Holiday Giving: Remembrances for Bereaved Parents Coping With Baby Loss

For women and men who have experienced baby loss (miscarriage, neonatal death), the holidays may be an intensely melancholy experience. Many friends wonder, should I reach out? The answer is yes – gently. The kindness and courage implicit in this act is deeply healing. And powerful. Here are some things you can do to help. 

What To Express When Giving This Gift:

I understand that your loss impacted you deeply. In deciding what to offer you, I confess that I was not totally sure where to start. There is a part of me that worries that in remembering your baby, I am causing you pain. But much of what I have read suggests that this is unlikely – you have not forgotten. I know. I guess I just want to let you know that I have not either. I may not always say or do exactly the right thing – but I am trying. I mourn with you the life you wanted. And I just want to let you know I think you are just great. I am here if I can help, or if you want to talk. Sending lots of love. 

Vessels: A Love Story

In reading this memoir those who love a man coping with pregnancy loss and infant death will come to better understand the male experience with this kind of grief.

When Dan, a writer with a passion for underground comics, and his wife Bekah, a potter dedicated to traditional Japanese ceramics, met through a mutual friend, they swiftly fell in love. “Of all the women I’ve ever met,” Dan told a friend, “she’s the first one who felt like family.” But at Christmas, as they prepared for the birth of their first child, tragedy struck.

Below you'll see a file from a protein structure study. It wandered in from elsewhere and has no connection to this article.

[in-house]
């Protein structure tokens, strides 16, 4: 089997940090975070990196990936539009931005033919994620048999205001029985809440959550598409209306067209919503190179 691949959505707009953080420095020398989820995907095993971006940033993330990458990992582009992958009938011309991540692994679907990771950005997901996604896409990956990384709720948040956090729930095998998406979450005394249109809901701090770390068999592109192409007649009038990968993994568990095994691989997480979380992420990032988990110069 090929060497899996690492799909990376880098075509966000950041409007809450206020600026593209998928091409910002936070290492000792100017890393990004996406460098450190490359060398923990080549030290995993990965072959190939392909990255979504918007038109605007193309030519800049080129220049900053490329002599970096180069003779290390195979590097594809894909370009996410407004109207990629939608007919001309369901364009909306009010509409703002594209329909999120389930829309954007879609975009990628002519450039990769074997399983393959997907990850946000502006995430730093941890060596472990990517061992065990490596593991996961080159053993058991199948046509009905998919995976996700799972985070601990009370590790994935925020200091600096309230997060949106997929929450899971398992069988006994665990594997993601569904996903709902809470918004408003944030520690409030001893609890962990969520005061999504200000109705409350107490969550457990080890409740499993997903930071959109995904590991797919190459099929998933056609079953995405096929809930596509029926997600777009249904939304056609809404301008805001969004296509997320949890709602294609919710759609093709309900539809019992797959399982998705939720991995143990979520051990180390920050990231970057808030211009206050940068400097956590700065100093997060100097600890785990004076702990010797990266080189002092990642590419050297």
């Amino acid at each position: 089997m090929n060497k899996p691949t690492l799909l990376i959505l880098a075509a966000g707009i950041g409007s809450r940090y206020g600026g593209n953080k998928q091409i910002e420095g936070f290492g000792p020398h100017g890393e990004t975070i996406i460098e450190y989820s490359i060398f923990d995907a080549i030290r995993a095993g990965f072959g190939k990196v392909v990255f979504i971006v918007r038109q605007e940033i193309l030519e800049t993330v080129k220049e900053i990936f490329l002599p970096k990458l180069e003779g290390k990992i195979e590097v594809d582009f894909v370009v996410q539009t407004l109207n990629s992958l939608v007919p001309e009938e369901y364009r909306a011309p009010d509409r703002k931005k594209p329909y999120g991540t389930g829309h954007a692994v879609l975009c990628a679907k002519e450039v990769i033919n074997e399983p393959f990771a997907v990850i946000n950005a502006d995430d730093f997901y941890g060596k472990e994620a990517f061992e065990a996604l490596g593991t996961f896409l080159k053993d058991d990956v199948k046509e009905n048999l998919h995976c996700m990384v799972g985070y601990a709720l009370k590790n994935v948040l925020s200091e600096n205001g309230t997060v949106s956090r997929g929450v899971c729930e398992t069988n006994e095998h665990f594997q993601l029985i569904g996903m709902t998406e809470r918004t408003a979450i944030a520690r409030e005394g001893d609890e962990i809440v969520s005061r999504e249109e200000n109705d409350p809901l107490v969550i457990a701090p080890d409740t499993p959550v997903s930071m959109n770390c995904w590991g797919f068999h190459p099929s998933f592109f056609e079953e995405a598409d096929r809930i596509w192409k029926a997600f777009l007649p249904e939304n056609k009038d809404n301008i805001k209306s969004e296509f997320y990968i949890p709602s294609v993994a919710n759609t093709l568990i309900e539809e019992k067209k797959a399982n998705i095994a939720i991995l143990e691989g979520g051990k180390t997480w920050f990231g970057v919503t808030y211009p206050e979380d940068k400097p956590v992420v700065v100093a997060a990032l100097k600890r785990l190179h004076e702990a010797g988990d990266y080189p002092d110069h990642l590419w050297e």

Based on Daniel Raeburn’s acclaimed New Yorker essay, Vessels: A Love Story is the story of how he and Bekah clashed and clung to each other through a series of unsuccessful pregnancies before finally, joyfully, becoming parents. In prose as handsomely unadorned as his wife’s pottery, Raeburn recounts a marriage cemented by the same events that nearly broke it.

Vessels is an unflinching, enormously moving account of intimacy, endurance, and love. These qualities make it a top pick of the editorial staff at Give InKind.

Why We Love This Gift: We love this gift because it perfectly describes the experience of grief men feel after baby loss. When people better understand the experience of fathers in loss, they will be better able to provide support. This is good for men. It is good for women. It is good for families.

What To Express in Your Card: I read that this book is a work of art. It may or may not resonate with you. I don’t know how you feel, but the point is I’d like to hear from you about just that. I am thinking of you. Maybe we can meet for coffee? I’ll text you later to see what your schedule looks like.

Possible Triggers: This book touches on a theme of loss, but also a baby born healthy after loss. For the parent who may not yet be ready to go there, or who is unable to attempt pregnancy again, consideration may be key.

Give InKind does not provide medical advice, diagnosis, or treatment. We have an affiliate relationship with many of the advertisers on our site, and may receive a commission from any products purchased from links in this article. See Terms & Conditions.

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